What’s Pittsburgh’s favorite music? Judging by our top two radio stations: old music.
Take a look at a recent playlist from 3WS, Pittsburgh’s most popular station. Over the course of a day, the most recent song played was “Don’t Speak” by No Doubt (1996). The number two station, warhorse WDVE, has updated its playlist to include 1995’s “Santa Monica” by Everclear.
Any number of arguments can follow from this: New music sucks (popular but specious); it’s hard to find new music (circular); and oldies just make us feel good (undeniable).
Everyone loves music that brings back good memories and songs that we can sing along to. It’s one reason why cover bands, which play the hits of a bygone era, do good business around here.
Dancing Queen and the M80s have the ‘70s and ‘80s covered. Smells Like The 90s and My So-Called 90s Band handle our Nirvana needs. Let’s Groove Tonight is a tribute band paying homage to Earth, Wind & Fire.
There are also a couple of interesting outliers in town that you need to know: One band celebrates a genre within an era and the other plays their own kind of honky-tonk.
Yacht Rocket plays yacht rock, a term that may be hard to define. Wikipedia has a very long and detailed entry on it: soft rock from the late ‘70s and early ‘80s that has a little bounce and funk. Think Toto, Christopher Cross — and the four-star admiral of yacht rock, Michael McDonald.
“It’s fussy, complex music, made by a lot of session guys in L.A.,” says Jacob Pleakis, who sings and plays keyboards for Yacht Rocket. “It’s nakedly commercial.”
Brandon Lehman — guitarist, singer and co-founder along with Pleakis — and bassist Anton DeFade, says it can be a challenge, citing the guitar solo from Steely Dan’s “Peg.” (Wikipedia notes that Steely Dan went through eight guitarists before Jay Graydon nailed it.) But Lehman has it down.
“We all like delivering a song people know well,” Lehman says. “We want to respect the music.”
All 10 members of Yacht Rocket are professional musicians who have played together in various combinations. Lehman’s agency, Half Step Collective, books many of them for club shows and private events.
“Years ago, we’d be done with a wedding or corporate gig, and we’d start singing Michael McDonald songs,” Lehman recalls.
Pleakis says they had joked around about forming a yacht rock band. “Then some of our friends, who are also some of the best musicians in town, wanted to join.”
Such as Mariko Reid, Yacht Rocket’s lead female singer, who is a graduate of Carnegie Mellon University’s voice program. She was trained for opera and the concert stage, but for now, she prefers to stop the show with Chaka Khan’s 1985 hit, “Through The Fire.”
“I think the band is good at threading the needle of being both relatable and complex,” she says. “I like how the music’s both serious and kind of silly.
“Jacob’s depth of knowledge is amazing,” Reid adds. “He has such a deep love for the genre.”
Reid has sung with The Commonheart and other local bands; like Pleakis and DeFade, she does jazz dates at clubs around town.
Yacht Rocket played its first show on a Gateway Clipper cruise sponsored by WDVE in July 2022. It sold out in 10 minutes. They’ve played at Jergel’s Rhythm Grille, Crafthouse Stage & Grill and Bottlerocket Social Hall, to name a few venues.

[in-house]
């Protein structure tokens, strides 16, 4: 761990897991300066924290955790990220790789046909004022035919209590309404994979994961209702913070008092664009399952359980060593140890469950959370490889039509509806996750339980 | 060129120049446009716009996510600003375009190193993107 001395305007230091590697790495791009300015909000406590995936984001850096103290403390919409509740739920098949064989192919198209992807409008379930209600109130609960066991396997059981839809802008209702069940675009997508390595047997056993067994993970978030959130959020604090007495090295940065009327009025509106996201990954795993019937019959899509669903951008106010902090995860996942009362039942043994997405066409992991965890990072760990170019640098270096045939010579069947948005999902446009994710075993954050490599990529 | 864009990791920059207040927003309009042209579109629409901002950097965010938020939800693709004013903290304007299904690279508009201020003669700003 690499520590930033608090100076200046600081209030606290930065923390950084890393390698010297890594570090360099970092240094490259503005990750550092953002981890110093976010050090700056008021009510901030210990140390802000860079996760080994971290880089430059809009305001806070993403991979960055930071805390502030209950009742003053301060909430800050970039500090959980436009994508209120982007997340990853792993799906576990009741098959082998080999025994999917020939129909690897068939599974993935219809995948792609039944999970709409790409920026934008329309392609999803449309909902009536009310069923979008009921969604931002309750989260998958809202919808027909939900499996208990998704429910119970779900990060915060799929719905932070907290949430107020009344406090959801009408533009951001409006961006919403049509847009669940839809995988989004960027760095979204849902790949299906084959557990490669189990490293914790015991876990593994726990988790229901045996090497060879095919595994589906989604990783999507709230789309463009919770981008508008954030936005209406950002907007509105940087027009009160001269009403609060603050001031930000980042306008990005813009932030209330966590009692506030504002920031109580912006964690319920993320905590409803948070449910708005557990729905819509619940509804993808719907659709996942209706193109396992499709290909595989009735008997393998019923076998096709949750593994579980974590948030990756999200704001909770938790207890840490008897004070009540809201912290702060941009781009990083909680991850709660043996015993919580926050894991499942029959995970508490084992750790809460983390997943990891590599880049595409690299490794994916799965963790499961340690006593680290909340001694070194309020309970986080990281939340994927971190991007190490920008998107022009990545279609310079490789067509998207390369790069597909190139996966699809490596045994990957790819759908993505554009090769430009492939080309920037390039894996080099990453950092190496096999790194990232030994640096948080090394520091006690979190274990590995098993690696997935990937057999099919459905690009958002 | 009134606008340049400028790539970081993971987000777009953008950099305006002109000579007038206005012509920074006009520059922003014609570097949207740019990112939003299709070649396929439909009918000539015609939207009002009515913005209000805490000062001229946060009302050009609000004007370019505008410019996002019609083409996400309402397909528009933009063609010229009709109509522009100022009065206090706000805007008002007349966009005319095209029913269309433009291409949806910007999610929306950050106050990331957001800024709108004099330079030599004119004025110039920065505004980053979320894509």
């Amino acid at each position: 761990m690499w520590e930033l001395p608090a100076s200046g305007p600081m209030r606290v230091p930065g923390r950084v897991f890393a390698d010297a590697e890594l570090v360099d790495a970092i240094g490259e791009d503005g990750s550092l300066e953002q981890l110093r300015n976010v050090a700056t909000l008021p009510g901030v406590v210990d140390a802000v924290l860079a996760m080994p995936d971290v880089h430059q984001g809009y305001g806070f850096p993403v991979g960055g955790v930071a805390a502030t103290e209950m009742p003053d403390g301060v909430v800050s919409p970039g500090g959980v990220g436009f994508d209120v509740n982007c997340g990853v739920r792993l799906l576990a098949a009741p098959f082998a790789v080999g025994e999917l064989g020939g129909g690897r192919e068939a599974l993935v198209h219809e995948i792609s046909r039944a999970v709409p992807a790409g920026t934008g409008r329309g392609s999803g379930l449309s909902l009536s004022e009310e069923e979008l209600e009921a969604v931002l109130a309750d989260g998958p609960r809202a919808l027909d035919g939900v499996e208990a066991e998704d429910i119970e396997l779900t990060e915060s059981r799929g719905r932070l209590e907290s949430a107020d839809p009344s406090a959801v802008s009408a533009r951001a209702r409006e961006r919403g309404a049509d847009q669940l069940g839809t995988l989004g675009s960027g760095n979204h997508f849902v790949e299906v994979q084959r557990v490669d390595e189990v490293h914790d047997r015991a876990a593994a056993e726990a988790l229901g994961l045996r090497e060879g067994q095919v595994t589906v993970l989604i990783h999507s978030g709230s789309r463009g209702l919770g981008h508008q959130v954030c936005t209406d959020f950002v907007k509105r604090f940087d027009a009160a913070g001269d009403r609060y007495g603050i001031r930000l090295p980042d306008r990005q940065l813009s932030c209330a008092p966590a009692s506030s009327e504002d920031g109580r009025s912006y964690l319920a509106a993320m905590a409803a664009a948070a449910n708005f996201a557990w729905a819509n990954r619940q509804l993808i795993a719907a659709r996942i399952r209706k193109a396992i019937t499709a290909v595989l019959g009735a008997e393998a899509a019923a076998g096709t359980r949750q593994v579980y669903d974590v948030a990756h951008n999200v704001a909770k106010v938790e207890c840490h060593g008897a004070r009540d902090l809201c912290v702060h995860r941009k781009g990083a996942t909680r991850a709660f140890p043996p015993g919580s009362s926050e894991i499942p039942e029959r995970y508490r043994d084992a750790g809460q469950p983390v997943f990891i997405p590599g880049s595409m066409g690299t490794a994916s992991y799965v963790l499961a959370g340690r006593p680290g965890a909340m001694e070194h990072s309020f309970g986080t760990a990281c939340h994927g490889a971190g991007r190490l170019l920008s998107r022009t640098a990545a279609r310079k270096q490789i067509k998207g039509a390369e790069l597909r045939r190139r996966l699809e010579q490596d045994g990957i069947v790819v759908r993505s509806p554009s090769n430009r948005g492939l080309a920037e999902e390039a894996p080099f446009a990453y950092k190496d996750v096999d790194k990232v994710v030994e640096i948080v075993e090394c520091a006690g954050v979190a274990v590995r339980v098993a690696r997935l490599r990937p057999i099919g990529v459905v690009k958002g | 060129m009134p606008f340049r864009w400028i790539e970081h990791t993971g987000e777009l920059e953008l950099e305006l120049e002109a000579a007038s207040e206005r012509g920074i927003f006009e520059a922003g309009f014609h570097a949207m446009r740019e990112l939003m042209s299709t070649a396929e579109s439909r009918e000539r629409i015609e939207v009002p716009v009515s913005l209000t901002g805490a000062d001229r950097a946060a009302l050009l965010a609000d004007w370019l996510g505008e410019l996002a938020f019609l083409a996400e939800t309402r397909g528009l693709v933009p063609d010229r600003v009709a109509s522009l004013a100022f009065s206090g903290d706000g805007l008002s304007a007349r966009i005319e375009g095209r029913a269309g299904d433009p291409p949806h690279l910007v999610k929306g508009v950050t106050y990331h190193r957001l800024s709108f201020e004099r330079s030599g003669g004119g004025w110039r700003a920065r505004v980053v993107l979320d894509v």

Their 2023 Gateway Clipper cruise sold out in nine minutes. They hurriedly scheduled a second cruise for that evening, and tickets were gone in a half-hour. An August brunch show at City Winery sold out as well. Clearly, they’re onto something.
“It’s already exceeded our wildest expectations,” says Lehman. “We’re in a unique position in that we have a fan base” that comes to the shows in captain’s hats and Hawaiian shirts.
Devotees will be disappointed to know that Yacht Rocket has no shows coming up, though Lehman and Pleakis do a monthly yacht rock DJ set at Blue Sky Kitchen & Bar in East Liberty; the next one is on Oct. 19.
In the meantime, they’re planning a tighter show, and hoping to play some casinos and out-of-town gigs in 2024.
And they engage in an ongoing debate: who’s yacht rock and who isn’t?
“Jackson Browne is close; he’s on the dock,” Pleakis says. “The Eagles are back at the hotel somewhere.”
You might hear The Eagles at Honky-Tonk Jukebox, the monthly jamboree held at Bloomfield’s Liedertafel Singing Society. You’ll certainly hear Willie Nelson, Hank Williams and Johnny Cash.
Founder and frontman Jon Bindley also throws in some vintage Louis Jordan: “Choo Choo Ch’Boogie” and “Ain’t Nobody Here But Us Chickens” are crowd pleasers, as are Bindley originals such as “Akimbo Boogie” and “Alright, All Ready!”
Call it Bloomfield boogie-woogie.
“This was something I had talked to a lot of people about doing,” Bindley says.
But he was concerned about selling classic country to yinzers. After the first few shows in 2018 and 2019, though, Bindley stopped worrying.
“We were totally blown away” by the support, he recalls. “There’s no other crowd in Pittsburgh like it.”
And it’s true: You’ll see two-stepping couples celebrating a golden anniversary, 40-somethings celebrating a Friday, the tattooed and pierced, and brand new 21-year-olds, all doing the boot scootin’ boogie.
Bindley leads some of the best musicians in the city, including Pete Freeman on pedal steel and guitarist Donnie Bell. He’ll also bring in guests who might not be country musicians, like Billy Price, Melinda Colaizzi and Yacht Rocket’s Mariko Reid.
The next Honky-Tonk Jukebox will be the annual “Zombie-Tonk” Halloween party on Oct. 27. The series continues every month, usually on the last Friday.
Yacht rock and honky-tonk: not much overlap. Probably none, in fact. Except for the sheer joy of hearing a song you love played live by expert musicians, whether it’s “Your Cheatin’ Heart” or “What a Fool Believes.”
“We’re doing things that make people really happy,” says Reid.